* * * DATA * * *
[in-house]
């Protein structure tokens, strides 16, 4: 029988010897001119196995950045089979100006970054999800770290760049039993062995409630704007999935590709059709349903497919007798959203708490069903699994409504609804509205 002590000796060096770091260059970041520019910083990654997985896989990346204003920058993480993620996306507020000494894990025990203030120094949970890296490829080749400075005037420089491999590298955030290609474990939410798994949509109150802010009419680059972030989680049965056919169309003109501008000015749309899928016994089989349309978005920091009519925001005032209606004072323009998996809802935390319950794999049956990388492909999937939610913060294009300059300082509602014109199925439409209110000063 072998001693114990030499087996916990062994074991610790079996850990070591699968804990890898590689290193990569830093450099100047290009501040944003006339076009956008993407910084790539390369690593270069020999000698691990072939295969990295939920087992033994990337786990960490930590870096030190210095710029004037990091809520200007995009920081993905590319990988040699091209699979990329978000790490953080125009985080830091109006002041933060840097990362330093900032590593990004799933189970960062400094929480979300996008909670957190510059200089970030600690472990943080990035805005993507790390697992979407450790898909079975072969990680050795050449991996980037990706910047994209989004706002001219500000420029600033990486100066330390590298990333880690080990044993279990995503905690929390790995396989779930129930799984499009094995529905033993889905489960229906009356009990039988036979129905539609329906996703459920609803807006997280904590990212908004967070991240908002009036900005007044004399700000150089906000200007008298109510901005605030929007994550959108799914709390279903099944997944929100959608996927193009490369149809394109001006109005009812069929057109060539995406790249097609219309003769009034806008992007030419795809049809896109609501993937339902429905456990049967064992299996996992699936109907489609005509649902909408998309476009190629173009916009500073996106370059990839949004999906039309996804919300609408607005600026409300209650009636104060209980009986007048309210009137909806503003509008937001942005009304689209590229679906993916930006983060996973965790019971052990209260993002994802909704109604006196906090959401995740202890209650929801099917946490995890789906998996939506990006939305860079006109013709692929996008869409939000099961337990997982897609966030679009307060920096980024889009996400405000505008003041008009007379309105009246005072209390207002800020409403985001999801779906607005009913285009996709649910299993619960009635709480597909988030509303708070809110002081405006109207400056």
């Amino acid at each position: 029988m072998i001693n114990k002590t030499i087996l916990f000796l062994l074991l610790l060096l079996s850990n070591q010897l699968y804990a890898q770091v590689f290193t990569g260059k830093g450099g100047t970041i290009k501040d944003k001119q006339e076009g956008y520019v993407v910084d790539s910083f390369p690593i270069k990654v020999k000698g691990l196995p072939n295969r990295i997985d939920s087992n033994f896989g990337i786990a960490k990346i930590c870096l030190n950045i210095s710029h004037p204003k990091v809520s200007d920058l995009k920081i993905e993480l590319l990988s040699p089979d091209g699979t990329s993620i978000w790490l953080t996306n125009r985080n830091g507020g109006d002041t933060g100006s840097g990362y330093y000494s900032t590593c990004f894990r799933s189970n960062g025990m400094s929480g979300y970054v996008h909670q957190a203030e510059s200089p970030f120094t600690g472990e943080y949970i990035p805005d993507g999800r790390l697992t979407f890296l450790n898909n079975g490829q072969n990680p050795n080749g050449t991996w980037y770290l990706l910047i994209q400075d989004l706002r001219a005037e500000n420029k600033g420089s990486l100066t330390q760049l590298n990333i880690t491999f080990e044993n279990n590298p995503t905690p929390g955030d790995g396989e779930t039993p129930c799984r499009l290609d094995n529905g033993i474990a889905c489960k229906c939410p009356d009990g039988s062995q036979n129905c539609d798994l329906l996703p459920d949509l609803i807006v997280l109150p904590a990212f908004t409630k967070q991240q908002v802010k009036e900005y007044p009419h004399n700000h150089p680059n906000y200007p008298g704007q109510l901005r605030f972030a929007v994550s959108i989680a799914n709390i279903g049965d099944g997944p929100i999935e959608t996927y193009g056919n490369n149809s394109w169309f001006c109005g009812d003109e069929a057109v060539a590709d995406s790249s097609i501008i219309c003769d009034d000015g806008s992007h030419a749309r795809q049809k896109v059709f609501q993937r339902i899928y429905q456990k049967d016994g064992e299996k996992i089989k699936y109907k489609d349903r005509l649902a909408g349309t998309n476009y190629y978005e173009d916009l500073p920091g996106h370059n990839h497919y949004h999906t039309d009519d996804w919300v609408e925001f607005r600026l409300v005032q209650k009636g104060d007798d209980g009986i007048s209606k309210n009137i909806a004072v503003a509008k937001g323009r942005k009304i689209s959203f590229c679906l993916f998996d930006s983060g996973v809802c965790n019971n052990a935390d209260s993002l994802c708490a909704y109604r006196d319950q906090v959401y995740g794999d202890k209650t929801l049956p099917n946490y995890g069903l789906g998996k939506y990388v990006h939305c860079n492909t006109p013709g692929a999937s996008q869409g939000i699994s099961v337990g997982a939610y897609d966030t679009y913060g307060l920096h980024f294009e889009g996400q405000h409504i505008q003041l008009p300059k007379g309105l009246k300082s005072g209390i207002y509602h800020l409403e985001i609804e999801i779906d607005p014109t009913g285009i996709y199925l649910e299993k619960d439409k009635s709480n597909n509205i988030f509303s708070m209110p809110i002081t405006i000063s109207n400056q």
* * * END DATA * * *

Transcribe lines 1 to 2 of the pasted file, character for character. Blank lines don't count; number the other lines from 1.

[in-house]
């Protein structure tokens, strides 16, 4: 029988010897001119196995950045089979100006970054999800770290760049039993062995409630704007999935590709059709349903497919007798959203708490069903699994409504609804509205 002590000796060096770091260059970041520019910083990654997985896989990346204003920058993480993620996306507020000494894990025990203030120094949970890296490829080749400075005037420089491999590298955030290609474990939410798994949509109150802010009419680059972030989680049965056919169309003109501008000015749309899928016994089989349309978005920091009519925001005032209606004072323009998996809802935390319950794999049956990388492909999937939610913060294009300059300082509602014109199925439409209110000063 072998001693114990030499087996916990062994074991610790079996850990070591699968804990890898590689290193990569830093450099100047290009501040944003006339076009956008993407910084790539390369690593270069020999000698691990072939295969990295939920087992033994990337786990960490930590870096030190210095710029004037990091809520200007995009920081993905590319990988040699091209699979990329978000790490953080125009985080830091109006002041933060840097990362330093900032590593990004799933189970960062400094929480979300996008909670957190510059200089970030600690472990943080990035805005993507790390697992979407450790898909079975072969990680050795050449991996980037990706910047994209989004706002001219500000420029600033990486100066330390590298990333880690080990044993279990995503905690929390790995396989779930129930799984499009094995529905033993889905489960229906009356009990039988036979129905539609329906996703459920609803807006997280904590990212908004967070991240908002009036900005007044004399700000150089906000200007008298109510901005605030929007994550959108799914709390279903099944997944929100959608996927193009490369149809394109001006109005009812069929057109060539995406790249097609219309003769009034806008992007030419795809049809896109609501993937339902429905456990049967064992299996996992699936109907489609005509649902909408998309476009190629173009916009500073996106370059990839949004999906039309996804919300609408607005600026409300209650009636104060209980009986007048309210009137909806503003509008937001942005009304689209590229679906993916930006983060996973965790019971052990209260993002994802909704109604006196906090959401995740202890209650929801099917946490995890789906998996939506990006939305860079006109013709692929996008869409939000099961337990997982897609966030679009307060920096980024889009996400405000505008003041008009007379309105009246005072209390207002800020409403985001999801779906607005009913285009996709649910299993619960009635709480597909988030509303708070809110002081405006109207400056």